Senate impeachment trial opens: political coup enters climactic stage
the Editorial Board
8 January 1999
The opening of the Senate impeachment trial will be remembered in history as a critical milestone in the political degeneration and breakdown of the institutions of American democracy. Despite overwhelming popular opposition, a political coup d'etat--organized by a cabal of neo-fascist conspirators and the far-right groups that control the Republican Party--is on the verge of victory.
The profoundly reactionary implications of what is taking place in Washington found expression in the ceremony with which the impeachment spectacle began. Senator Strom Thurmond, who more than a half-century ago ran for president as the candidate of the racist States' Rights Party, swore in William Rehnquist, the extreme right-wing Supreme Court justice who has played a critical role in facilitating the conspiracy to overturn the Clinton administration.
The proceedings expose the extent to which the basic foundations of bourgeois democracy have been eroded in the United States. A determined group of conspirators has been able to leverage what was, at least on the surface, a purely personal episode in Clinton's life into an unprecedented political campaign to overturn the results of two elections. Such a development is only possible in a country where the overwhelming majority of the population--that is, the working people--is, for all intents and purposes, excluded from the political process.
Despite the mid-term elections, which showed mass opposition to the Republican impeachment drive, and the opinion polls which have since registered even greater popular anger, neither the Democratic Party leaders nor Clinton have appealed to the American people for support against the political conspiracy. Instead, all of the efforts of the White House and the Congressional Democrats have been concentrated on finding some resolution to the crisis that would leave in the dark the machinations of neo-fascist forces that underlie the impeachment campaign.
On this basis, every calculation made by the White House has proven to be wrong. First Clinton decided to approach the Paula Jones provocation and its offspring, the Lewinsky scandal, as purely legal matters. This enabled his enemies to maneuver him into a series of legal traps. Then he adopted a sickening posture of contrition, which only emboldened Independent Counsel Kenneth Starr and the Congressional Republicans.
Now that impeachment has reached the stage of a Senate trial, the Democrats are desperately seeking to head off the calling of witnesses. To millions of people observing these events, this position must seem utterly baffling. It is obvious that calling their own witnesses and cross-examining those called by the House prosecutors would provide an ideal opportunity for the Democrats to expose the conspiracy against the White House. There are a host of individuals who could be grilled under oath to uncover the connections between Starr and the Paula Jones lawyers, and the ties of both to right-wing millionaires and racist elements in Arkansas and elsewhere.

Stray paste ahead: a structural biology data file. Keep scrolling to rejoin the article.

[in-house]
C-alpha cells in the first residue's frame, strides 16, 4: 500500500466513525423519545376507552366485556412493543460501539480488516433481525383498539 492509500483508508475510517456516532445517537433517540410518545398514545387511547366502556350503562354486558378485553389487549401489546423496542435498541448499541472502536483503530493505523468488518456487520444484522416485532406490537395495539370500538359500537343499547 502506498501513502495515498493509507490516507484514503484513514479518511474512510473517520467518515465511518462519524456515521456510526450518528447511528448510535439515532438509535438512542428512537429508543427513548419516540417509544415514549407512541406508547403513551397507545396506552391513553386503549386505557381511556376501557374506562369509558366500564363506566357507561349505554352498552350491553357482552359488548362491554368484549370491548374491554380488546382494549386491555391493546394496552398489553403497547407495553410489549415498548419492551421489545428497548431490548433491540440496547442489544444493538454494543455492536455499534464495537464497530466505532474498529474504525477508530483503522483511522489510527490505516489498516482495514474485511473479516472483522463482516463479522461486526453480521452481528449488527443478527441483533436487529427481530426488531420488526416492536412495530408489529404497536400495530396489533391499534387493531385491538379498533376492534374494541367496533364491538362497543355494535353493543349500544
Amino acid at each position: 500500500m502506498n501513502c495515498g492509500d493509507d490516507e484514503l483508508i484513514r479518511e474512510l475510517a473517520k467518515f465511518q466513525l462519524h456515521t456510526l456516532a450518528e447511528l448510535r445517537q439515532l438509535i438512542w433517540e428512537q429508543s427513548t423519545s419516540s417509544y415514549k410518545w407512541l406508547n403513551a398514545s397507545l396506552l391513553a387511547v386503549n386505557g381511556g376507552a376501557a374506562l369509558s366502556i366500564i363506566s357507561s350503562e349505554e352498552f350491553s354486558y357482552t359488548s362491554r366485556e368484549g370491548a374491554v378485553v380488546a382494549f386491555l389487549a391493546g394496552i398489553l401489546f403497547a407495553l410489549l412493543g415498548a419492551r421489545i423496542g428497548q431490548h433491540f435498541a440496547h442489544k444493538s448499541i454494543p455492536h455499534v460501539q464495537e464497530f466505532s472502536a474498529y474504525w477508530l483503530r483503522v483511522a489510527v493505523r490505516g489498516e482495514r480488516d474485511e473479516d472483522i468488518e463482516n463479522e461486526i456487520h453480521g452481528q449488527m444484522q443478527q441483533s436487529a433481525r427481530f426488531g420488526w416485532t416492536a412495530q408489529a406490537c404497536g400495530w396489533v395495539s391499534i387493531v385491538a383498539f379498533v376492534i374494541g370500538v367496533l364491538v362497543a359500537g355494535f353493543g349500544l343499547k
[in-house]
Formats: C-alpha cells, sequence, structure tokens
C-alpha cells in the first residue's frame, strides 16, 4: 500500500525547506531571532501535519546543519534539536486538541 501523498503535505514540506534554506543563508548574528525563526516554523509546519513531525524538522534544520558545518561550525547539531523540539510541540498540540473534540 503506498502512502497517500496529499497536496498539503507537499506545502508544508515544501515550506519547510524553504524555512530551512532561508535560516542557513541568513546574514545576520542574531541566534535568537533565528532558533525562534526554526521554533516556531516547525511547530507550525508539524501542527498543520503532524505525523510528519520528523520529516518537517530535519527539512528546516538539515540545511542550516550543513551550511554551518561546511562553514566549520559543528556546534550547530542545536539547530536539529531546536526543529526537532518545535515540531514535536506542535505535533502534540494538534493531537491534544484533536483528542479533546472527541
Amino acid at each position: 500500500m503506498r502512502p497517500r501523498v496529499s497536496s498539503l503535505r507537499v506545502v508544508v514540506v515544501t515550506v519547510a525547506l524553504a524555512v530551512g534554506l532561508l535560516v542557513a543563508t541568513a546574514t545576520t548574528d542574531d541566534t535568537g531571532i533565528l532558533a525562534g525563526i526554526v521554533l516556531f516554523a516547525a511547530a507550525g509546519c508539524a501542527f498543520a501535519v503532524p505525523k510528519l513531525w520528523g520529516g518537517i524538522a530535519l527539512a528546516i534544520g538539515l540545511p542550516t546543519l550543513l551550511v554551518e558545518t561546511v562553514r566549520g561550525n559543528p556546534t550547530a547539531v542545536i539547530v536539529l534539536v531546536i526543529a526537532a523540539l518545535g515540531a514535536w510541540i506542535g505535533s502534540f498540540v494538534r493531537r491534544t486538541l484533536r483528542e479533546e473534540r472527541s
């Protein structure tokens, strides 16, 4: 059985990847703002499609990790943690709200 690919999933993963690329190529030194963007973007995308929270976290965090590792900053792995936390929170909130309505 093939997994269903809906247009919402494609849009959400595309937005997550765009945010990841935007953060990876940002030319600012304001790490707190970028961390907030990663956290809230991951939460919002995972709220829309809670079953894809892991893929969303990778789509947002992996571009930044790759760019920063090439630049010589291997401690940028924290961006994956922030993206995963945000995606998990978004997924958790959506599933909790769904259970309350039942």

This option, however, has been rejected out of hand. Instead the floor of the Senate on Thursday was a florid display of bipartisan solemnity, as though some noble democratic process was under way. Less than three weeks ago, when the House voted articles of impeachment, a number of Democrats took the floor to denounce the Republicans for carrying out a political coup and issue warnings about the wrath of the people. Now all such talk has been dropped, just as Hillary Clinton's one-time reference to a "vast right-wing conspiracy" nearly a year ago was quickly forgotten.
This attempt to maintain the pretence that the impeachment trial is a legitimate constitutional process constitutes a criminal fraud against the American people. The Democrats know very well that the trial is the product of a right-wing conspiracy involving fascistic elements, and that such elements exercise enormous influence within the Republican Party.
Some of the plotters are well known: Linda Tripp, Lucianne Goldberg, Paula Jones, Kenneth Starr. But behind them stand a network of organizations and individuals that comprise the most degraded and reactionary political elements in American society: racists, anti-Semites and the most hardened enemies of the working class.
It is a fact of political life in the US that people like Pat Robertson of the Christian Coalition, Gary Bauer of the Family Research Council and James Dobson of Focus on the Family call the shots in the Republican Party. It has recently emerged, though it has been largely buried by the mass media, that Republican House Judiciary Committee member Bob Barr and Senate Majority Leader Trent Lott spoke at meetings of the Council of Conservative Citizens, a white supremacist organization that preaches hatred against blacks and Jews.